The NH Supreme Court disagreed with the defendant’s contention that attorney-directed voir dire would be more effective at ferreting out bias and impaneling an impartial jury, noting that the trial court afforded counsel for both sides had ample opportunities to question potential jurors. The Court concluded that the trial court sustainably exercised its broad discretion over the voir dire process.
The defendant next argued that, for the state to prove he caused the victim’s deaths, the state must also prove that he caused the explosion. The Court disagreed.
The defendant also argued that there was insufficient evidence to sustain his conviction. He contended that no rational juror could have found that supervening accidents did not break the chain of causation between his conduct and the death of the victims. The state argued that the evidence demonstrated, beyond a reasonable doubt, that the victims would not have died if they had been remotely operating equipment at the gunpowder factory. The Court found that the state presented ample evidence of the defendant’s awareness of the risk to his employees. Thus, a rational jury could conclude that, no matter the cause of the explosion, the defendant’s conduct was the “but for” and the proximate cause of the deaths.
Sanborn argued that he was unfairly prejudiced by the trial court failing to require the state to prove every allegation set forth in its bill of particulars. He alleged that he was hindered in his preparation of an adequate defense and did not get adequate protection against double jeopardy.
The trial court decided that the bill should be read to the jury after the indictment. It did not determine at that time whether the state would be required to prove each indictment beyond a reasonable doubt. The state’s proposed jury instructions regarding the bill of particulars reflected the state’s position that it did not need to prove each indictment beyond a reasonable doubt.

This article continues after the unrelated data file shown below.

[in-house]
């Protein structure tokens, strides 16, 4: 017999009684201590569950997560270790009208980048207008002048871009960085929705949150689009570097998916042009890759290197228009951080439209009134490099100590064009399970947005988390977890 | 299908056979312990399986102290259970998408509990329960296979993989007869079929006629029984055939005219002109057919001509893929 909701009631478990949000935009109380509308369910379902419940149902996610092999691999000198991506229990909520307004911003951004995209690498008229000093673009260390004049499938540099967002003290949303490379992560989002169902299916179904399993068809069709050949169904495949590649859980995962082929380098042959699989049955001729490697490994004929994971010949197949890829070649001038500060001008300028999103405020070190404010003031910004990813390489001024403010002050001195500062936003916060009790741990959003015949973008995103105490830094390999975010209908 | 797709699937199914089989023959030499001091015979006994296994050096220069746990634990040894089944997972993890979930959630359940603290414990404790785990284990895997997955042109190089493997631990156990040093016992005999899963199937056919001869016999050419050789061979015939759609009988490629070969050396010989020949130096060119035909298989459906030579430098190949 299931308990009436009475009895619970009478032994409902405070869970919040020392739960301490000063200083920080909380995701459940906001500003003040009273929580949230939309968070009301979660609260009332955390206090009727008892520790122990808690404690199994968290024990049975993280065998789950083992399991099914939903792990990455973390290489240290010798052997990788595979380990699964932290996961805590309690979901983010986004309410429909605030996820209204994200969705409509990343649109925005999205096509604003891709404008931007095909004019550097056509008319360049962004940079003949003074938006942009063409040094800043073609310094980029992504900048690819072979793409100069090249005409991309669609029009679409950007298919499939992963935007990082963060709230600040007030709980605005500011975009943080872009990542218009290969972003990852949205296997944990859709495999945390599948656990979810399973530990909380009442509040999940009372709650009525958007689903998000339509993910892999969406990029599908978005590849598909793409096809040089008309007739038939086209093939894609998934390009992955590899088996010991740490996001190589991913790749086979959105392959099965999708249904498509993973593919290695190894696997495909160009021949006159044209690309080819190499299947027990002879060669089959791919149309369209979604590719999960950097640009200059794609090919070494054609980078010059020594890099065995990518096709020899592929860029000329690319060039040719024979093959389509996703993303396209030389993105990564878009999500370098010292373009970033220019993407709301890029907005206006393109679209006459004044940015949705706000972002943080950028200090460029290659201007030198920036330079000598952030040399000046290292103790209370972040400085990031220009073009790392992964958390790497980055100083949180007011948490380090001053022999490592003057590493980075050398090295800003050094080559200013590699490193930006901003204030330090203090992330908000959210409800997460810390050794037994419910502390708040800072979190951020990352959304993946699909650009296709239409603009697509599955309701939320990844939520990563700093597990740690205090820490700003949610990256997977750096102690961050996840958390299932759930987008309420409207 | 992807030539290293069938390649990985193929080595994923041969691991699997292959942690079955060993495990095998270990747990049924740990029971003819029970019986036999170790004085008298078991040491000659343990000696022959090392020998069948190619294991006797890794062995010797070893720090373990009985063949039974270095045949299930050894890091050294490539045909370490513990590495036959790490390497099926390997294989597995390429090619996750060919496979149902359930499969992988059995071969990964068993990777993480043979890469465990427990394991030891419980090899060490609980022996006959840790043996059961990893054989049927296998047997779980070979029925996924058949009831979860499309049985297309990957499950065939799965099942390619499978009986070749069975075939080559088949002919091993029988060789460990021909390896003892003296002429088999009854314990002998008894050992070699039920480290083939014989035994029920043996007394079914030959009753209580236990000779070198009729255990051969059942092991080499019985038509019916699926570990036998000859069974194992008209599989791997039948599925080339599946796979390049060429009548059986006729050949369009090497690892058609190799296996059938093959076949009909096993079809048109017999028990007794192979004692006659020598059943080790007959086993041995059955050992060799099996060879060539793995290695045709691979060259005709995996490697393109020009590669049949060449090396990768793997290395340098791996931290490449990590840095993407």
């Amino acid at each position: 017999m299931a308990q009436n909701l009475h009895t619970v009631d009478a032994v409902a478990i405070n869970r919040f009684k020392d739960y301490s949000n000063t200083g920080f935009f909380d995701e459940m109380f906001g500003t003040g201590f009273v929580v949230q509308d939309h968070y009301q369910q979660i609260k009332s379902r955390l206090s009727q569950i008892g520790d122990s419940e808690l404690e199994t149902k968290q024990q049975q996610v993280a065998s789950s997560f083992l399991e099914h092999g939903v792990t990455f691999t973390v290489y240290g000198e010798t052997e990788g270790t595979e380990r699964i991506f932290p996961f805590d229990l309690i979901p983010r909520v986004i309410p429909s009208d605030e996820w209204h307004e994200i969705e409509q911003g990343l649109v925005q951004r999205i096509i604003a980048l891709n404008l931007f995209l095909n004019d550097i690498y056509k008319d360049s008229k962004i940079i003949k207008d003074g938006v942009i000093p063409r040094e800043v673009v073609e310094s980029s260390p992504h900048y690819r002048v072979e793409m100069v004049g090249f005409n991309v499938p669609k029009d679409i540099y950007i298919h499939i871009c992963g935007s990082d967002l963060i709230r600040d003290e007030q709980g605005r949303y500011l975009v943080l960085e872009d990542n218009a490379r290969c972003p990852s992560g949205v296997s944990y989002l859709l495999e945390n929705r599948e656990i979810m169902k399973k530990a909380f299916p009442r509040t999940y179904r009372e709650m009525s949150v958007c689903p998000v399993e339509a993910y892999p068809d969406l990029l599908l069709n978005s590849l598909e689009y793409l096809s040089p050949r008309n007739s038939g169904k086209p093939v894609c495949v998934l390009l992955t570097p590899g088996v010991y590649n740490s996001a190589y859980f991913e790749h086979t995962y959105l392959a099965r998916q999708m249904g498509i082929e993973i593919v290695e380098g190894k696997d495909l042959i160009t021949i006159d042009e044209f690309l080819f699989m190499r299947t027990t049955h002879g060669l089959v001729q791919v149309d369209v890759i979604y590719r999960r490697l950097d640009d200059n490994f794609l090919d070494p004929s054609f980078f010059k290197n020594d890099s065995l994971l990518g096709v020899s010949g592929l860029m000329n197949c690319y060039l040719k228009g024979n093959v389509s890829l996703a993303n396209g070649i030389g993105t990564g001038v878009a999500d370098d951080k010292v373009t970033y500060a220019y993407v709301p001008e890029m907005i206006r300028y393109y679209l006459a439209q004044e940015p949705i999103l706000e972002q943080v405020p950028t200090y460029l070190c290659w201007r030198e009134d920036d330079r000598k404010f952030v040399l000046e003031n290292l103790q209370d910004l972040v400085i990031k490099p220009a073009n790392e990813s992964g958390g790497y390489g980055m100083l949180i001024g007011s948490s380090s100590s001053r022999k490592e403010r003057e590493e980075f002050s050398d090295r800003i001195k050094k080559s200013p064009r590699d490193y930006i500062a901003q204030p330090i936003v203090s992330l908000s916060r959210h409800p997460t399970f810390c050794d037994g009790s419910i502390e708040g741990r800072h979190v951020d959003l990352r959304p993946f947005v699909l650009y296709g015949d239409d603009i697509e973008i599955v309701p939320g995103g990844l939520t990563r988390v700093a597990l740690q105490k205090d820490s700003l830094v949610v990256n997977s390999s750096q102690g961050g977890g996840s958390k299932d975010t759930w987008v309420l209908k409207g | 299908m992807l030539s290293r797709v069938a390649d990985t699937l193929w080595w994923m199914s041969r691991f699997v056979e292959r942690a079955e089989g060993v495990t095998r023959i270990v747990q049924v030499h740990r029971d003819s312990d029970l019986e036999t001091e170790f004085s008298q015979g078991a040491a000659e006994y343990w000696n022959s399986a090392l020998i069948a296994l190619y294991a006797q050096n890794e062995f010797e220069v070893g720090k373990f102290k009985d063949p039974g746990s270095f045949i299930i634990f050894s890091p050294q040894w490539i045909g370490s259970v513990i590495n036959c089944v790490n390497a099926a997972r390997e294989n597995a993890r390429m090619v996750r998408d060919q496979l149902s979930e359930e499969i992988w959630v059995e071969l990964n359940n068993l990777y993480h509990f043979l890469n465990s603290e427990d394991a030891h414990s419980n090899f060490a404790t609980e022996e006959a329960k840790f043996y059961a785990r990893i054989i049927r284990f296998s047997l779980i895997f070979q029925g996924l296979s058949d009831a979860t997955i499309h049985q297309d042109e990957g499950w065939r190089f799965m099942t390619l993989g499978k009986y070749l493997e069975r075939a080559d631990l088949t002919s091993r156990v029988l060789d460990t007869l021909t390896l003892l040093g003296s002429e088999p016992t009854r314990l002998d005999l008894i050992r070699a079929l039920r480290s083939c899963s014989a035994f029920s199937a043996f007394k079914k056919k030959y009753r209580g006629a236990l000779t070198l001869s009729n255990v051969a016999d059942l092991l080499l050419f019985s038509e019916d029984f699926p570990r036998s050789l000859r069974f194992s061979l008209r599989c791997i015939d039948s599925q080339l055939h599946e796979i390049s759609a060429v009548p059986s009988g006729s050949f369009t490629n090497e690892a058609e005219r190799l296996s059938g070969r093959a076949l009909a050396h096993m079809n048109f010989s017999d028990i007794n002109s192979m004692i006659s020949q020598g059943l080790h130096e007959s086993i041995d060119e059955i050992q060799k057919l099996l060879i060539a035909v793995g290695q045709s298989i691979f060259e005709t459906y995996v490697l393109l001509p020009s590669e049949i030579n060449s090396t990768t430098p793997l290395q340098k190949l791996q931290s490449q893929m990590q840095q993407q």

The Court found that none of the allegations in the bill was an enumerated element of manslaughter or negligent homicide. The allegations enumerated in the bill merely provided details as to the manner in which the crimes alleged were committed by the defendant.
The defendant also argued that he was deprived of a 12-member jury when the trial court did not require a unanimous verdict as to the factual predicates. The Court agreed with the state in that the jury only needed to be unanimous in its finding that the defendant caused the victim’s deaths and held that the trial court made a sustainable exercise of discretion when it did not tell the jury that the jury’s verdict had to be unanimous as to the factual predicates of each offense.
The Court found that no double jeopardy violation was committed when the defendant was sentenced on the more serious manslaughter convictions rather than the less serious negligent homicide convictions. The Court further concluded that the verdicts against Sanborn were not unalterably ambiguous and did not violate the double jeopardy clauses of the state or federal constitution.
Joseph A. Foster, attorney general (Susan P. McGinnis, senior assistant attorney general on the brief and orally for the state). Sisti Law Offices, of Chichester, Mark L. Sisti and Jared Bedrick on the brief, and Sisti orally for the defendant.
In the Matter of Terrie Harman and Thomas McCaron
Dec. 2, 2015
- Whether the trial court had authority to vacate a divorce decree upon reconciliation of the parties
In July 2014, the parties were granted an uncontested decree of divorce. In March 2015, the parties jointly filed a “petition to change court order,” which asked the trial court to vacate the divorce decree. The trial court denied the petition, citing a lack of authority. Harman appealed and McCaron did not file an opposing brief. The Court appointed an amicus curiae to defend the judgment.
Harman argued that when a request to vacate a divorce is agreed to by both parties, there is no need to require a showing that the divorce decree was invalid. It would be inequitable to deny the parties the opportunity to restore their marriage.